Anyway, the food. The food! The raw red prawns (opening picture) will be served to you cooked if you so choose. They are specialities of Sicily, and they are the sweetest, prawniest little things. Already de-shelled for your eating ease, they are dressed liberally with olive oil and salt. Some find the raw versions a little slimy but that's why I like them - they're slippery and sweet. Suck the heads of the prawns for an extra prawny hit (I imagine some of you might be retching a little at the thought but do try it. Prawn brains!) At £10 for 8 of the highest quality seafood, it really is a bargain. 


Lobster ceviche (£12) I am not sure is a ceviche in the truest sense of it being cured in a citrus juice, but it certainly is very lightly cooked, tossed with lemon and the unmistakable fragrance of yuzu, a type of Japanese citrus fruit. It's hard to describe what yuzu tastes of, except for absolutely delicious. Along with shaved fennel and chives, this is what summer flavours are made of.


Tuna ceviche is true to form and has the unmistakable heat flavour of jalapeno, addictive and punchy. Salmon carpaccio with tomato and olive oil was something I had at my original visit in December, and I found it a little dull when compared with the exciting flavours that preceded it.


Onto the cooked. There's usually a daily fish on offer, grilled simply and served with chips but these clams with white wine, chilli and parsley are unmissable. On my first visit (which was also their first day open) the clams were deliciously garlicky but also borderline too salty - this has now calmed down a lot. We used empty shells to slurp up the delicious sauce. 


Courgette fries have surpassed Byron's as my favourite side in London. Served with an aioli that is mercifully mild on the garlic flavour (look, no one wants a colleague returning from lunch honking of garlic) they are crisp, bronzed and utterly irresistible. 


Olives are stuffed with yellowfin tuna, dusted lightly and deep fried. I've had versions of these stuffed with anchovies which are a bit too much for me - a literal salt bomb - so these tuna versions pleased me greatly, as they have just the right side of fishiness. 


Nothing will ever sway me from my most favoured preparation of deep fried seafood, which is the classic Cantonese salt and pepper (yup, you guessed it - there's a book plug - I have a recipe for it in Chinatown Kitchen!) but this frito misto with Old Bay seasoning is a decent alternative. Old Bay seasoning is used for crab and crawfish boils, made up of rich, warm spices. We were pretty big on squid on this plate - a couple more whitebait would have balanced it out well, but for £9 it was a good portion. 

That's another thing. Price. While Goodman is expensive - quality meat doesn't come cheap - they've brought lobster to the masses, for £20 at Burger & Lobster. Beast blows the budget with the food coming in at £75 per head - certainly, it is 'exclusive' as their website advertises. That king crab aint cheap. Rex & Mariano though is a total bargain. If you look at the price of seafood at the fishmongers you'll know it's not a cheap foodstuff; at Rex & Mariano, those prices are barely inflated.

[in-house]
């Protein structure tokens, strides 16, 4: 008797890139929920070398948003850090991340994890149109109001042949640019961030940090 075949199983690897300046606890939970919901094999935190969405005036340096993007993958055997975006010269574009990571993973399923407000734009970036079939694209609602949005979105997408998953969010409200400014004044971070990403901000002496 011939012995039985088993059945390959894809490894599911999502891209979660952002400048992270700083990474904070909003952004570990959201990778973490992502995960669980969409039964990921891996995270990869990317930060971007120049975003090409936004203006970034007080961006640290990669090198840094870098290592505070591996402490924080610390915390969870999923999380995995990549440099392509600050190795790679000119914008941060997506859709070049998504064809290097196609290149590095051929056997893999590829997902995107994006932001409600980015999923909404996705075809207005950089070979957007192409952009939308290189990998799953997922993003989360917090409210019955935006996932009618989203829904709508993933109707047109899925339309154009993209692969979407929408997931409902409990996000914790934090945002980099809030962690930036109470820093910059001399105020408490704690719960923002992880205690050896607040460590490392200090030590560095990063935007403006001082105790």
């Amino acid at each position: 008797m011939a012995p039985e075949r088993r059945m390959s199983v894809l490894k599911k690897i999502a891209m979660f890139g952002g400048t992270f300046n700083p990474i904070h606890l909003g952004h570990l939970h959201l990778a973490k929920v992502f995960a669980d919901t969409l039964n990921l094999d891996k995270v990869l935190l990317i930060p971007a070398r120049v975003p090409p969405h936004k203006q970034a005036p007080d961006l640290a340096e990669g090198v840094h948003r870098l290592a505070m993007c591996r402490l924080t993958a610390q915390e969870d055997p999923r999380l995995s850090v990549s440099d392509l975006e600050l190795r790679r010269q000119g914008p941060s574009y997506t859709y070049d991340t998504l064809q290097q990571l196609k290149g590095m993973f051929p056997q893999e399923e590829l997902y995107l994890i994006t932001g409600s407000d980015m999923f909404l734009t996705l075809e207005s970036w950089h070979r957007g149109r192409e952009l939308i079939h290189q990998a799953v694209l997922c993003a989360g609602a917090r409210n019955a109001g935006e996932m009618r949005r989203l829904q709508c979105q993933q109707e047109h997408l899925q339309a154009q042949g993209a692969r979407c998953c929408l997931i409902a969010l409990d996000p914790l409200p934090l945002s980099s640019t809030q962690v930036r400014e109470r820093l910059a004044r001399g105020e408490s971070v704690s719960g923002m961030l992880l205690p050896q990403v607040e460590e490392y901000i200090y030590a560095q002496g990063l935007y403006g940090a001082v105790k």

So why isn't it completely packed to the rafters? Alas, fish and seafood is one type of food that divides people. I know a lot of people fanatical about it; similarly I know many who won't entertain any sort of seafood at all. I feel sorry for them. I've recommended Rex & Mariano to countless people who have been so excited to go, to be let down by one party member who won't or can't eat fish. Unless you're happy with a meal of sides, it won't be suitable. I can't help but wonder if they could just put a chicken or steak dish on the menu to pacify the naysayers, I could go more often to stuff my face full of delicious creatures of the sea. Please?


2 St. Anne's Court
London W1F 0AZ

Tel: 020 7437 0566

Rex & Mariano on Urbanspoon

Monday, 6 April 2015

Top 5 Essentials for Asian Cooking


In my book, Chinatown Kitchen - which is out now! -I detail basic ingredients that you can buy to build the basis of your cooking repertoire for Asian food. Here are my top 5, from right to left.

Chilli oil / sauce - Essential flavour enhancer for congee, soup, rice dishes, noodle dishes, grilled cheese sandwiches... The type of chilli oil or sauce alternates as I like to experiment with what I find in the supermarket. Stalwarts are Sriracha (the book actually has a home-made version of this too) and a classic oil made from just dried, ground chillis and Sichuan peppercorns.

Dark Soy Sauce - Usually used very sparingly, this adds colour and  caramel-like flavour.

Light Soy Sauce - I prefer Pearl River Bridge Premium Deluxe - it is a little harder to find (See Woo definitely sell it) and a little more expensive than regular soy sauce, but it has a superior flavour that I love.

Chinkiang black vinegar - this is a very delicate, slightly sweet and fragrant Chinese vinegar. It's added at the end of cooking to preserve its flavour, and is used in sauces, soups and dipping sauces for dumplings.

Fish Sauce - I use 3 Crabs, upon the advice of the eminent Vietnamese guru, Uyen Leluu. It's flavoursome and fragrant, without the harsh saltiness you get from lesser brands. It's essential in Thai and Vietnamese cookery.

You can buy these in Asian supermarkets, and a lot of the ingredients are available in mainstream supermarkets like Waitrose, Sainsburys, Morrisons and Tescos. You can also buy online - Wai Yee Hong and Sous Chef deliver.